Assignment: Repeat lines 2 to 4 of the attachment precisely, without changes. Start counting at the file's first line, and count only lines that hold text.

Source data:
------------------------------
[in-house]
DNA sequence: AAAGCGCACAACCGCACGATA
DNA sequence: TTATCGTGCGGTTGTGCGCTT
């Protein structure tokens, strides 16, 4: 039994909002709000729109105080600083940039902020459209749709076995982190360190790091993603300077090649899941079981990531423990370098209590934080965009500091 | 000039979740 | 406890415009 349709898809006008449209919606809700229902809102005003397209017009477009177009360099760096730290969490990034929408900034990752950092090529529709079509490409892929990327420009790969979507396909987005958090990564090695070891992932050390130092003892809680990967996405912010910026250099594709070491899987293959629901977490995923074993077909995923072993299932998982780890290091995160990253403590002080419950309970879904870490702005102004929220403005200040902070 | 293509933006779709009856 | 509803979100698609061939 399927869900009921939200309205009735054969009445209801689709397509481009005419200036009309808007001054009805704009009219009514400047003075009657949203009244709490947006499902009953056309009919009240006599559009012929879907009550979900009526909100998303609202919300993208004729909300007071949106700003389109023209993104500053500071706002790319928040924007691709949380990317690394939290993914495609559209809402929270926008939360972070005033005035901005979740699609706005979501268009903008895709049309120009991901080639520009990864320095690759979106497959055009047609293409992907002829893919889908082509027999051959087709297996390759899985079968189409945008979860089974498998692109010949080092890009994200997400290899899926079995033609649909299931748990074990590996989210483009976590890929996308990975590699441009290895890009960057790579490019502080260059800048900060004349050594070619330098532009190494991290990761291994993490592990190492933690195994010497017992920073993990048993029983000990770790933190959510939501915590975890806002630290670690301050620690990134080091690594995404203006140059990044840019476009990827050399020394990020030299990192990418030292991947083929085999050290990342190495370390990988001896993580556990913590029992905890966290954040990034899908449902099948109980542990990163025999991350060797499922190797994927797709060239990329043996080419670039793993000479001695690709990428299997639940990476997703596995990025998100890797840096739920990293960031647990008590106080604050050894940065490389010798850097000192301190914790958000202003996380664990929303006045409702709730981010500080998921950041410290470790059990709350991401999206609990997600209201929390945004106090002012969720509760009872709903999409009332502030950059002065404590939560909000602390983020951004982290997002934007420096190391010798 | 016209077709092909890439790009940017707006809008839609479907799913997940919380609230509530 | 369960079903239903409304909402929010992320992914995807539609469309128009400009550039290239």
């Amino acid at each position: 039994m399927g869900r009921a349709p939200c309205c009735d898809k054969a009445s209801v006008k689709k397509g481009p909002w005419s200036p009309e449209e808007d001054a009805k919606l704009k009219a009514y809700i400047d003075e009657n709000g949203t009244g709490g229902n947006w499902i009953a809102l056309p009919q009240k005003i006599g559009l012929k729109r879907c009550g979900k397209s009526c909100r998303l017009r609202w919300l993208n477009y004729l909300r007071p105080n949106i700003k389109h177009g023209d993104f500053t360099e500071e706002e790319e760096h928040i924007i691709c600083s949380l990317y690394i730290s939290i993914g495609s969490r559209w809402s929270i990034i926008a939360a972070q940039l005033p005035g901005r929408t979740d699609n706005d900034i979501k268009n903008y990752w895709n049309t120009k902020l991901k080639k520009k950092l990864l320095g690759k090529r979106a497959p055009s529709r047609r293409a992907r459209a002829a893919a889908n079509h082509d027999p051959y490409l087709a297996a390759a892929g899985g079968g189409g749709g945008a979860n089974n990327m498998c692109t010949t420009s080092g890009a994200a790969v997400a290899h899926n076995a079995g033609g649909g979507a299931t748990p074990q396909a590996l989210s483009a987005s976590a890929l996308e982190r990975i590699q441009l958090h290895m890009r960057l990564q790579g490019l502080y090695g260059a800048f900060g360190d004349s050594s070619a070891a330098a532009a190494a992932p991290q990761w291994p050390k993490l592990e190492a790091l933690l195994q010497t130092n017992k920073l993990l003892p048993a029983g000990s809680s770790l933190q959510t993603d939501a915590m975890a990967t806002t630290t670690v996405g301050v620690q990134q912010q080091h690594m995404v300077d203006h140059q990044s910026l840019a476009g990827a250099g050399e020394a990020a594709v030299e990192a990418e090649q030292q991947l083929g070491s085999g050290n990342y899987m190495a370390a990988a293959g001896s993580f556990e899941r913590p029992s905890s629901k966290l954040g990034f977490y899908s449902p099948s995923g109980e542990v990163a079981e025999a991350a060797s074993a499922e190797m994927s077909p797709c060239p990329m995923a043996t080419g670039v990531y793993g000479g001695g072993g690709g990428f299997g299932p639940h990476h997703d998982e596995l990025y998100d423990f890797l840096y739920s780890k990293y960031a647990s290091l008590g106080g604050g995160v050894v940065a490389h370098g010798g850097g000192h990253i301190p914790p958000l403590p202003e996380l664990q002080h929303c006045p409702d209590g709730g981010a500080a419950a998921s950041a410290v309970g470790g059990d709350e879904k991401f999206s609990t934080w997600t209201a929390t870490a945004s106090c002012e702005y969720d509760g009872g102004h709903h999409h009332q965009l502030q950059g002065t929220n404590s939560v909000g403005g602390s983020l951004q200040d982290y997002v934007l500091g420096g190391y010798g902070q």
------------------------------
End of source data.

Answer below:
DNA sequence: AAAGCGCACAACCGCACGATA
DNA sequence: TTATCGTGCGGTTGTGCGCTT
């Protein structure tokens, strides 16, 4: 039994909002709000729109105080600083940039902020459209749709076995982190360190790091993603300077090649899941079981990531423990370098209590934080965009500091 | 000039979740 | 406890415009 349709898809006008449209919606809700229902809102005003397209017009477009177009360099760096730290969490990034929408900034990752950092090529529709079509490409892929990327420009790969979507396909987005958090990564090695070891992932050390130092003892809680990967996405912010910026250099594709070491899987293959629901977490995923074993077909995923072993299932998982780890290091995160990253403590002080419950309970879904870490702005102004929220403005200040902070 | 293509933006779709009856 | 509803979100698609061939 399927869900009921939200309205009735054969009445209801689709397509481009005419200036009309808007001054009805704009009219009514400047003075009657949203009244709490947006499902009953056309009919009240006599559009012929879907009550979900009526909100998303609202919300993208004729909300007071949106700003389109023209993104500053500071706002790319928040924007691709949380990317690394939290993914495609559209809402929270926008939360972070005033005035901005979740699609706005979501268009903008895709049309120009991901080639520009990864320095690759979106497959055009047609293409992907002829893919889908082509027999051959087709297996390759899985079968189409945008979860089974498998692109010949080092890009994200997400290899899926079995033609649909299931748990074990590996989210483009976590890929996308990975590699441009290895890009960057790579490019502080260059800048900060004349050594070619330098532009190494991290990761291994993490592990190492933690195994010497017992920073993990048993029983000990770790933190959510939501915590975890806002630290670690301050620690990134080091690594995404203006140059990044840019476009990827050399020394990020030299990192990418030292991947083929085999050290990342190495370390990988001896993580556990913590029992905890966290954040990034899908449902099948109980542990990163025999991350060797499922190797994927797709060239990329043996080419670039793993000479001695690709990428299997639940990476997703596995990025998100890797840096739920990293960031647990008590106080604050050894940065490389010798850097000192301190914790958000202003996380664990929303006045409702709730981010500080998921950041410290470790059990709350991401999206609990997600209201929390945004106090002012969720509760009872709903999409009332502030950059002065404590939560909000602390983020951004982290997002934007420096190391010798 | 016209077709092909890439790009940017707006809008839609479907799913997940919380609230509530 | 369960079903239903409304909402929010992320992914995807539609469309128009400009550039290239």